The race morning started cold as teams arrived at the park gate at 3:45 a.m. As the race crews unpacked Tajimas Aerio Special and Awazuharas Grand Vitara Special, both men drove the course at low speed in a Suzuki XL-7 to survey the changes made by the previous nights showers on the upper portion of the dirt course.
At 7 a.m., Suzukis 450 race attendees arrived and enjoyed a catered breakfast at Suzukis pit-side tent village, just 50 yards from the starting line. Several key executives from both American Suzuki Motor Corporation and Suzuki Motor Corporation, Suzuki dealers from both sides of the Pacific, and engineers from Suzuki Motor Corporation were in attendance. Suzukis presence was felt throughout the race starting area as a sea of red Suzuki Sport racing shirts engulfed other race spectators.
At 10 a.m., the motorcycle sidecar division roared from the starting line. After a hotly contested battle up the mountain, brothers Pete and Scott Whitney crossed the finish line on their Suzuki TL1000 a full half-second ahead of the next team to win the division and set a new record. During the awards ceremony, the brothers Whitney thanked Suzuki for making a bike with incredible power.
At 11:30, both Tajima and Awazuhara were called to the staging area and Suzukis red wave started to line the road. With the push of the starter buttons, 2000 Suzuki horses roared to life and the crowd parted as both drivers staged their cars. Awazuhara nosed his Grand Vitara Special to the line after a last minute consultation with his crew chief. In anticipation, Suzukis contingent of 450 lined the course from the start to the one-mile mark and started to feverishly wave Suzuki flags.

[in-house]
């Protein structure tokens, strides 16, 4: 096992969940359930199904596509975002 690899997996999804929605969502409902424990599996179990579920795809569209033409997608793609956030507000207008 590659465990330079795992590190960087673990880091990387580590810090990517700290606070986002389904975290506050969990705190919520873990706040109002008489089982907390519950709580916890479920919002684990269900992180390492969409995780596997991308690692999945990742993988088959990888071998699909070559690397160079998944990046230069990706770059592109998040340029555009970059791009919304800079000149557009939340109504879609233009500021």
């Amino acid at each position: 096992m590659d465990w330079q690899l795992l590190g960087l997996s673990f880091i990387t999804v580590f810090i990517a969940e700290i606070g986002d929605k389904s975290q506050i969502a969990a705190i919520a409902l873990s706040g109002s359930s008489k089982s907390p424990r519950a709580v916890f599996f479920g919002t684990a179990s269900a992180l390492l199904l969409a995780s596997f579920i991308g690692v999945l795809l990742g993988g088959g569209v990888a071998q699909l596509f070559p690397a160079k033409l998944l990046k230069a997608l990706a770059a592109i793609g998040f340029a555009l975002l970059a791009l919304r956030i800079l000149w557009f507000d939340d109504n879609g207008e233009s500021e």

With a roar, Awazuhara catapulted himself from the start line. Slicing through the treacherous course, Awazuhara passed the Glen Cove halfway point clocking a record breaking 121.9 mph. Cheers of joy, coming from the Suzuki village, could be heard throughout the pits when Awazuhara’s speed was announced.
While in staging, Tajima gave his crew a thumbs-up after hearing of Awazuhara’s record. With the wave of the starter’s flags, Tajima sped away from the starting line. Anticipation built as the minutes ticked off the clock. Like a red blur, Tajima’s Aerio rocketed past the Glen Cove checkpoint, shattering Awazuhara’s record at 132.6 mph. Then, two miles from the top tragedy struck, the bolt holding the right front shock sheared away from the pressure, dropping the body onto the tire and breaking the driveline on Tajima’s car; ending what would have been a record-breaking run to the Peak.
But Awazuhara was continuing to slash through the corners and accelerate through the straight-aways. Cresting the Peak, Awazuhara crossed the finish line in a division best time of 11:01:77.
Following his victory, Awazuhara was greeted as a hero by the Suzuki contingent in the Suzuki village and enjoyed lunch with his fans.
During Sunday’s awards banquet, Awazuhara accepted his Open Division 1st Place Cup and received a surprise when it was announced that he had been chosen as Rookie Driver of the Year by the Pikes Peak International Hill Climb board.
“I want to thank you for this honor,” said Awazuhara while accepting his Rookie Driver of the Year plaque. “The course is one of the most challenging in the world and I will be back next year to try to break the record.”